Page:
And it’s a film where Lysistrata’s sex strike is so successful that the movie actually ends up as a despairing illustration of the persistent power of American apartheid. It’s the best movie Lee has made in ages, possibly since 2002’s 25th Hour (which is still the best post-9/11 movie), and it demands that you pay attention at all times, whether you agree with it or not.

Of the objections to the film, I think the fairest is that “Chi-Raq,” by virtue of its source material, participates in the traditions of argument that suggest women control access to sex and that black women are responsible for the moral uplift of their communities. Lee has always been one of cinema’s most theatrical directors, with a fondness for characters speaking directly to the camera and moving in overtly stagey ways. When my colleague Soraya McDonald and I pushed Lee on those points in a November interview, he was dismissive to the point of mockery of the feminist critique of these ideas. “Are you going to stand behind that feminist stance and say why should we women do it? It’s basically young black men killing young back men and these young brothers don’t see any hope so therefore they don’t care about their lives and if they don’t care about their lives they don’t care about anybody else’s lives.

People get killed by just being in the crowd.” Since 1983, the Brooklyn-bred auteur has used film as a forum to tackle controversial subject matter impacting African-Americans in contemporary settings. A young woman’s journey of her sexual liberation (‘She’s Gotta Have It’), the inner world of black fraternities and sororities (‘School Daze’), and the trials and tribulations of interracial romance (‘Jungle Fever’) are just some examples of the type of complex storytelling he’s done over the past three decades. And I said, ‘Do you have any black teamsters?’ and they said ‘No.’ Well I said ‘You know what, the Fruit of Islam will be driving the trucks and if you want to come down to the set and deal with the brothers, they wont just be selling bean pies to you.'” “And a week later, miraculously, they found some black teamsters,” Lee, 58, quipped. “So I think a lot of times that we as a people underestimate our power and when you’re in a position to give a qualified person a gig in an industry that’s not set up for them to be in, you gotta do that.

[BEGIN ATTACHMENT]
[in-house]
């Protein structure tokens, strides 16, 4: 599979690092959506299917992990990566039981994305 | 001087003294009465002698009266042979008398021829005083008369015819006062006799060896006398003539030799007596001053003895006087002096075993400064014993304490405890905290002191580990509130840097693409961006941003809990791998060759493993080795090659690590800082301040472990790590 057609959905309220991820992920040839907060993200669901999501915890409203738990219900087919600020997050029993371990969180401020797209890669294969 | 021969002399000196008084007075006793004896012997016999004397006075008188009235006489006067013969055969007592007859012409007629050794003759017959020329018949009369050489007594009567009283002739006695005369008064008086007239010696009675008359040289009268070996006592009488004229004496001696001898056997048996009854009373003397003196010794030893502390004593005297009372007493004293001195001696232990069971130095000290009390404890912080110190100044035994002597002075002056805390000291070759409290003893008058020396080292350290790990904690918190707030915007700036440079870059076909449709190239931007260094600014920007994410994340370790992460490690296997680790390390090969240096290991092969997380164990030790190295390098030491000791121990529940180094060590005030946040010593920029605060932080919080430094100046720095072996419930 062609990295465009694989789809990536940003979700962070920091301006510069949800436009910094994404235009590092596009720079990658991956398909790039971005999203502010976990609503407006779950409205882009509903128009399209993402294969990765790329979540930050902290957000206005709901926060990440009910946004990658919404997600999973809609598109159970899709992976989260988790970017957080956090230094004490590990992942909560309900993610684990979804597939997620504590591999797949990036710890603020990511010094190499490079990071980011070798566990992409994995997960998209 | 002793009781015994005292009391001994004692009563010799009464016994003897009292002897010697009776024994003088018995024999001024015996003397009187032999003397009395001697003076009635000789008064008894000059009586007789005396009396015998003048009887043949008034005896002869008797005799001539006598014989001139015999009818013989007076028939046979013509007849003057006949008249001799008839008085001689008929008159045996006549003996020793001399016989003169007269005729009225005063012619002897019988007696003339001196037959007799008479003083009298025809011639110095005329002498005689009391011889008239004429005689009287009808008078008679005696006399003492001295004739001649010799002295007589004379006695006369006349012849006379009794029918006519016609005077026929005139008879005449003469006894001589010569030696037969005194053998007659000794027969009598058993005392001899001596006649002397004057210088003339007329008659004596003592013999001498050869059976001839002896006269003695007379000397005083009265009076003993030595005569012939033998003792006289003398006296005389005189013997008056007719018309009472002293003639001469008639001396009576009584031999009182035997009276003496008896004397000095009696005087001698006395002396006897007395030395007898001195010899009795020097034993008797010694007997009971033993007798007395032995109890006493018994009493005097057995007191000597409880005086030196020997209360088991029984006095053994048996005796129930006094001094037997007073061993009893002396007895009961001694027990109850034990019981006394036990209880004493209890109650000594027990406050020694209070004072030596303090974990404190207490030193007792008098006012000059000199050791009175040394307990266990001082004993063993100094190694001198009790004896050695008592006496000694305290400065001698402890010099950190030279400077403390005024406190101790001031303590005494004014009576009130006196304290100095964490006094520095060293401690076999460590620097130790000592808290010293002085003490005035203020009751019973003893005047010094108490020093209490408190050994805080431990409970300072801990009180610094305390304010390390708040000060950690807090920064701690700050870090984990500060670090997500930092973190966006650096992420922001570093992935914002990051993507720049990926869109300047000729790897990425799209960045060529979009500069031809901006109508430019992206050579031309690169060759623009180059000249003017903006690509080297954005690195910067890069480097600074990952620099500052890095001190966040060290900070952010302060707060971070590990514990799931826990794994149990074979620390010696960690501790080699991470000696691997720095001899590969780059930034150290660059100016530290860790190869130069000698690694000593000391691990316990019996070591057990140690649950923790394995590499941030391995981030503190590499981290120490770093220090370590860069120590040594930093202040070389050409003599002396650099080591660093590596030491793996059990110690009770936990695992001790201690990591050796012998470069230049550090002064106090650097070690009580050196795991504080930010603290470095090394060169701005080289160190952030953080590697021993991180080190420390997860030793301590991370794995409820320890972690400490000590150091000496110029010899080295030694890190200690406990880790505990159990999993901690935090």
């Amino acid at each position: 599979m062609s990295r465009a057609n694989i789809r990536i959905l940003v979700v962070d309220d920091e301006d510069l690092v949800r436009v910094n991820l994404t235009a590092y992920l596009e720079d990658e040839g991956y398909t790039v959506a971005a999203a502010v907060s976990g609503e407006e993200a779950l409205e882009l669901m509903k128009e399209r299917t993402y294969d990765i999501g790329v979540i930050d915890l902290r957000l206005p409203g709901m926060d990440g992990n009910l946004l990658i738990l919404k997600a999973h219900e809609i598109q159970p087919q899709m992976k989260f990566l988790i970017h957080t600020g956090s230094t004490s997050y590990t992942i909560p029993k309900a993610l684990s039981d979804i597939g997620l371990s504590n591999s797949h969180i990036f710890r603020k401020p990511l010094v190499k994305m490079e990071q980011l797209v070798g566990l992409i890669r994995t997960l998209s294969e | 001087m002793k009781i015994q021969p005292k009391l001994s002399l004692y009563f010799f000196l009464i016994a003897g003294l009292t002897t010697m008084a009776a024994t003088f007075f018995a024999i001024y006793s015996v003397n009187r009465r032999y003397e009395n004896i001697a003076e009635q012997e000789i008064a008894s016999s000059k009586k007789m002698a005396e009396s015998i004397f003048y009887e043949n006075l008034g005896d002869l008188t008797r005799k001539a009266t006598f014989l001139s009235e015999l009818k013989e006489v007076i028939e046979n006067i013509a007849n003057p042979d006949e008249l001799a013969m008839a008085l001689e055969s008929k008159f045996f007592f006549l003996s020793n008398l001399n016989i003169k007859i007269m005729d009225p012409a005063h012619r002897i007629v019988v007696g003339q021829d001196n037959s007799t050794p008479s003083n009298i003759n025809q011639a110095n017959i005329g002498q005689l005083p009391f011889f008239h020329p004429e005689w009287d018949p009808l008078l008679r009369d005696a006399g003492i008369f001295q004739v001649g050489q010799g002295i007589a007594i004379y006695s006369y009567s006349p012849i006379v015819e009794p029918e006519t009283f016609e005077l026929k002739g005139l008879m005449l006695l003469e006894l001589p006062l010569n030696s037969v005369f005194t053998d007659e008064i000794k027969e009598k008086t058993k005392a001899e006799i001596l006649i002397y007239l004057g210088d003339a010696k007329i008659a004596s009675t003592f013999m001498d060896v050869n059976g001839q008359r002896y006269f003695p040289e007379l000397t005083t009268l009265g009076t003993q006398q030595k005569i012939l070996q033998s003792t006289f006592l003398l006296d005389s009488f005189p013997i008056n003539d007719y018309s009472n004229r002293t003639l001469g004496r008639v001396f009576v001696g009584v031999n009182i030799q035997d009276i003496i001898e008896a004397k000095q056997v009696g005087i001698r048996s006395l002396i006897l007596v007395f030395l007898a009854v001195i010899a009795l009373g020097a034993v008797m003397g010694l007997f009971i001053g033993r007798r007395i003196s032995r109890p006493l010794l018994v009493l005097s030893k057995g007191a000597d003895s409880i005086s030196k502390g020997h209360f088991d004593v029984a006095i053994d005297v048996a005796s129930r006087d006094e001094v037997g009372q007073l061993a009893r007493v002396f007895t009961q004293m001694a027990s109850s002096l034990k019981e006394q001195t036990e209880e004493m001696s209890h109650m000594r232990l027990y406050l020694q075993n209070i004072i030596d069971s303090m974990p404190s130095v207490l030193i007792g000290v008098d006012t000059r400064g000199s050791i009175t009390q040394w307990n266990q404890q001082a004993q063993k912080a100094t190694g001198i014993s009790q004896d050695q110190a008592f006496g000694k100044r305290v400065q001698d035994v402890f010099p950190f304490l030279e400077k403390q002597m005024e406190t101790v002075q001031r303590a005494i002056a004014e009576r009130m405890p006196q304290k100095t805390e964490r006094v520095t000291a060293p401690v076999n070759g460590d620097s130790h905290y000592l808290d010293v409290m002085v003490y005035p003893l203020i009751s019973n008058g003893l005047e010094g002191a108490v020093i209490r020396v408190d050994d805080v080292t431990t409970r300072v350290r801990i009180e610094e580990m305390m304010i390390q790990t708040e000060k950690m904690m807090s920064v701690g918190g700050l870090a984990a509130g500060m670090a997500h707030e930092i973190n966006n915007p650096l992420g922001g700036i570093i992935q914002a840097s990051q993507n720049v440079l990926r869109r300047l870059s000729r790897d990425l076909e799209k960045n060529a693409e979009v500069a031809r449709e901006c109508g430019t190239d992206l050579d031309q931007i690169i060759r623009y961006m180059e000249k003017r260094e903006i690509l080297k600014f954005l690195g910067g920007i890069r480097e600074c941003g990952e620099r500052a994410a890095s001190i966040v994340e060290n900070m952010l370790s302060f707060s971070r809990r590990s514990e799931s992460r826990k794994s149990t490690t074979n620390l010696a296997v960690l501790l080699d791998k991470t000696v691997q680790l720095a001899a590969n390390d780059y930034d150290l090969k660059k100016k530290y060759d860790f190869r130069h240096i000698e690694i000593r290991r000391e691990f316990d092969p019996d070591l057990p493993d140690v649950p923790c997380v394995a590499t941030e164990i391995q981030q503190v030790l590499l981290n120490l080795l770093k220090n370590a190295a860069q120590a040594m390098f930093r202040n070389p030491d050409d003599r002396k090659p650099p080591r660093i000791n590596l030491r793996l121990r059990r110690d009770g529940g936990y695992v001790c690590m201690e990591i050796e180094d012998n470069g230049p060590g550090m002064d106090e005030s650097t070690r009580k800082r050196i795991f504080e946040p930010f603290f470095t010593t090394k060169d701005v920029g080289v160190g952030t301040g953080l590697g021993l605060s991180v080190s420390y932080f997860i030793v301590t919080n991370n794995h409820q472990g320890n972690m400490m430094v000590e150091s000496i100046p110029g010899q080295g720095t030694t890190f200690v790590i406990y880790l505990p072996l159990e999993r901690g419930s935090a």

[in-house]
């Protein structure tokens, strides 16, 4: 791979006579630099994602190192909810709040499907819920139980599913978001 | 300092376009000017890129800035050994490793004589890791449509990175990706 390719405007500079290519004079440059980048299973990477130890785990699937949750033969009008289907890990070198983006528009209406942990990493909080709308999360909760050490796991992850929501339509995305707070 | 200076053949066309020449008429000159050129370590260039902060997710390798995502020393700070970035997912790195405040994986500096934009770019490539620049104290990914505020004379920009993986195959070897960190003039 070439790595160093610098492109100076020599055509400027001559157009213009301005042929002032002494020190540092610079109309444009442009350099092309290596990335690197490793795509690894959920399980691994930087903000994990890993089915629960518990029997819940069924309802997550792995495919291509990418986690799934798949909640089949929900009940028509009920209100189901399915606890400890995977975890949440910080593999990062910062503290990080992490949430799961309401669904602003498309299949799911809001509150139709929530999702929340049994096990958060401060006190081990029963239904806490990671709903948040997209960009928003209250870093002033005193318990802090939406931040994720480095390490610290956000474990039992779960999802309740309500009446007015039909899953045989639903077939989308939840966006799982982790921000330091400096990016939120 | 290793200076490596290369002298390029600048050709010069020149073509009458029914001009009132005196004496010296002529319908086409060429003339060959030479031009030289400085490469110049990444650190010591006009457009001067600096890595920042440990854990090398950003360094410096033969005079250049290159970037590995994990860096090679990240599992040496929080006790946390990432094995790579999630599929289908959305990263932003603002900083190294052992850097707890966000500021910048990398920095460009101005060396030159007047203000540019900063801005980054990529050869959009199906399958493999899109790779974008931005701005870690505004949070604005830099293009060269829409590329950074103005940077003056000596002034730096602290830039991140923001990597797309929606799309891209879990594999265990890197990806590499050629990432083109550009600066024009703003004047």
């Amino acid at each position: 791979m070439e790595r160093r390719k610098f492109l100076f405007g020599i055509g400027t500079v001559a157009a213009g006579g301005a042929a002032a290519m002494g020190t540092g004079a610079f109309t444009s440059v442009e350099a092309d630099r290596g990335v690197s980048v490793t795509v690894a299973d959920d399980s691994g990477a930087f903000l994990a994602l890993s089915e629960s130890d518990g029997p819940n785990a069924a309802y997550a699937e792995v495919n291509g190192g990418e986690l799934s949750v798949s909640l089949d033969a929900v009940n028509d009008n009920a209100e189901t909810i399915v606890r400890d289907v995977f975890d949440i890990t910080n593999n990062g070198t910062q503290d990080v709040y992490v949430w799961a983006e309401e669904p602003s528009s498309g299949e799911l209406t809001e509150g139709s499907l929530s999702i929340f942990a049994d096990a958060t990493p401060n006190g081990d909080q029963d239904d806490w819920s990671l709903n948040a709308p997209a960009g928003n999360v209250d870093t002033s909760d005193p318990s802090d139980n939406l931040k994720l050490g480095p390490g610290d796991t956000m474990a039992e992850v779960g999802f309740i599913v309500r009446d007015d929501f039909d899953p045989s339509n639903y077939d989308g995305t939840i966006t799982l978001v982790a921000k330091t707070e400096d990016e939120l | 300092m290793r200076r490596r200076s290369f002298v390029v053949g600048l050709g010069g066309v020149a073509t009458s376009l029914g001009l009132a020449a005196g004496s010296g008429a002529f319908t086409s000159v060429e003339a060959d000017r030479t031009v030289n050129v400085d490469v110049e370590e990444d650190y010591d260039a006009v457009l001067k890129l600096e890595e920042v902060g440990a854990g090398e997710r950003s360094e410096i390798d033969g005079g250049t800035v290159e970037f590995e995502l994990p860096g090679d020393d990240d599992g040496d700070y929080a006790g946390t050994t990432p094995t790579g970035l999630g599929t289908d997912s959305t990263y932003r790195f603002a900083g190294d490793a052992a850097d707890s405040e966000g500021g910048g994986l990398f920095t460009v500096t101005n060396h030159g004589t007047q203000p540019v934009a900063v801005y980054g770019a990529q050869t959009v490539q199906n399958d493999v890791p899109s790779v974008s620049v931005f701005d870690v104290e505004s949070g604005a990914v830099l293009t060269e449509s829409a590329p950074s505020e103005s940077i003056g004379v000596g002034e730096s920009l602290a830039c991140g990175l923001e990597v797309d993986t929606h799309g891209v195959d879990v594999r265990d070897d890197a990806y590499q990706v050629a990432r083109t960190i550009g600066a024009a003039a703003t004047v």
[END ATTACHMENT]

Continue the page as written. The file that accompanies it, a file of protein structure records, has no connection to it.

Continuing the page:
Part of what’s compelling about “Chi-Raq” is the way it treats the film’s male characters as they try to wrangle women back into the sexual posts they’ve forsworn and how foolish, vainglorious and nasty men end up seeming in the process. Rival gang leader Cyclops (Wesley Snipes) tries to shame his girlfriend Indigo (Michelle Mitchenor) by asking her “Why you so frigid?,” but she refuses to be shamed. Strip club owner Morris (Dave Chappelle) gets increasingly frantic when his employees stop showing up for work, telling his customers “I need some active-duty, first-class vagina.” Lysistrata dupes General King Kong (David Patrick Kelly), who runs a South Side armory, by playing into his sexual fantasies of black women and asking him to treat her “Like you’re Stonewall Jackson come to rescue little old darky me from the Damn Yankees.” He obliges and channels Don Imus in the process; she blindfolds him with a Confederate flag and commandeers the facility, forcing a standoff between the sex strikers and the Chicago police. When Lysistrata refuses, Old Duke lashes out at her, calling her “You trifling little black b—-.” It’s the nastiest thing anyone says to Lysistrata at any point in the movie, and it comes from a black man who thinks of himself as a respectable leader in his community.